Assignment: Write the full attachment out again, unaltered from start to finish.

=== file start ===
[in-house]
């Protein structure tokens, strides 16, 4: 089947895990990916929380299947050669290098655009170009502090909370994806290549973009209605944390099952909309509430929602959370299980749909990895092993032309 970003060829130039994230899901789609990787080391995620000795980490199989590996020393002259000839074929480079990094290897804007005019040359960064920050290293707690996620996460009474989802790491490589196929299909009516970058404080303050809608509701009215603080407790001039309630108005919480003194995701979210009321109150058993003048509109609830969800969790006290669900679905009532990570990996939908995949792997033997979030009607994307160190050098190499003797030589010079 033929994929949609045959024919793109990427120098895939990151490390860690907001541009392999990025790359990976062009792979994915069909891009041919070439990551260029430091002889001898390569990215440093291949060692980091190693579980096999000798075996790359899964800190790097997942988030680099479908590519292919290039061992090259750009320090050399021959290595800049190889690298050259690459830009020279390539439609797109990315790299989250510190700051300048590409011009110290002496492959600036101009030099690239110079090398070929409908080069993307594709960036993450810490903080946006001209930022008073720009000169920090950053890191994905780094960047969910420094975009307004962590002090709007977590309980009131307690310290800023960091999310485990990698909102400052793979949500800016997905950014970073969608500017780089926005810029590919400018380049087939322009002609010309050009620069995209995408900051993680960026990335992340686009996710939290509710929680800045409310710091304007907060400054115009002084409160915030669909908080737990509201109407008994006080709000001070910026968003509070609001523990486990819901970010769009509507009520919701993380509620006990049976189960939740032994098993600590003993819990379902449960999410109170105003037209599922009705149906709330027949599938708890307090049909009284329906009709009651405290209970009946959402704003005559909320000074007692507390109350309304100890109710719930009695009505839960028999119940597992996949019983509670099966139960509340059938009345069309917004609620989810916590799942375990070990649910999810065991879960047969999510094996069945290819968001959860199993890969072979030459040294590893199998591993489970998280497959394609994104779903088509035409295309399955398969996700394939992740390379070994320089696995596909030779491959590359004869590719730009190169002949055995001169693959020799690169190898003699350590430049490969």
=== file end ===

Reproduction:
[in-house]
């Protein structure tokens, strides 16, 4: 089947895990990916929380299947050669290098655009170009502090909370994806290549973009209605944390099952909309509430929602959370299980749909990895092993032309 970003060829130039994230899901789609990787080391995620000795980490199989590996020393002259000839074929480079990094290897804007005019040359960064920050290293707690996620996460009474989802790491490589196929299909009516970058404080303050809608509701009215603080407790001039309630108005919480003194995701979210009321109150058993003048509109609830969800969790006290669900679905009532990570990996939908995949792997033997979030009607994307160190050098190499003797030589010079 033929994929949609045959024919793109990427120098895939990151490390860690907001541009392999990025790359990976062009792979994915069909891009041919070439990551260029430091002889001898390569990215440093291949060692980091190693579980096999000798075996790359899964800190790097997942988030680099479908590519292919290039061992090259750009320090050399021959290595800049190889690298050259690459830009020279390539439609797109990315790299989250510190700051300048590409011009110290002496492959600036101009030099690239110079090398070929409908080069993307594709960036993450810490903080946006001209930022008073720009000169920090950053890191994905780094960047969910420094975009307004962590002090709007977590309980009131307690310290800023960091999310485990990698909102400052793979949500800016997905950014970073969608500017780089926005810029590919400018380049087939322009002609010309050009620069995209995408900051993680960026990335992340686009996710939290509710929680800045409310710091304007907060400054115009002084409160915030669909908080737990509201109407008994006080709000001070910026968003509070609001523990486990819901970010769009509507009520919701993380509620006990049976189960939740032994098993600590003993819990379902449960999410109170105003037209599922009705149906709330027949599938708890307090049909009284329906009709009651405290209970009946959402704003005559909320000074007692507390109350309304100890109710719930009695009505839960028999119940597992996949019983509670099966139960509340059938009345069309917004609620989810916590799942375990070990649910999810065991879960047969999510094996069945290819968001959860199993890969072979030459040294590893199998591993489970998280497959394609994104779903088509035409295309399955398969996700394939992740390379070994320089696995596909030779491959590359004869590719730009190169002949055995001169693959020799690169190898003699350590430049490969």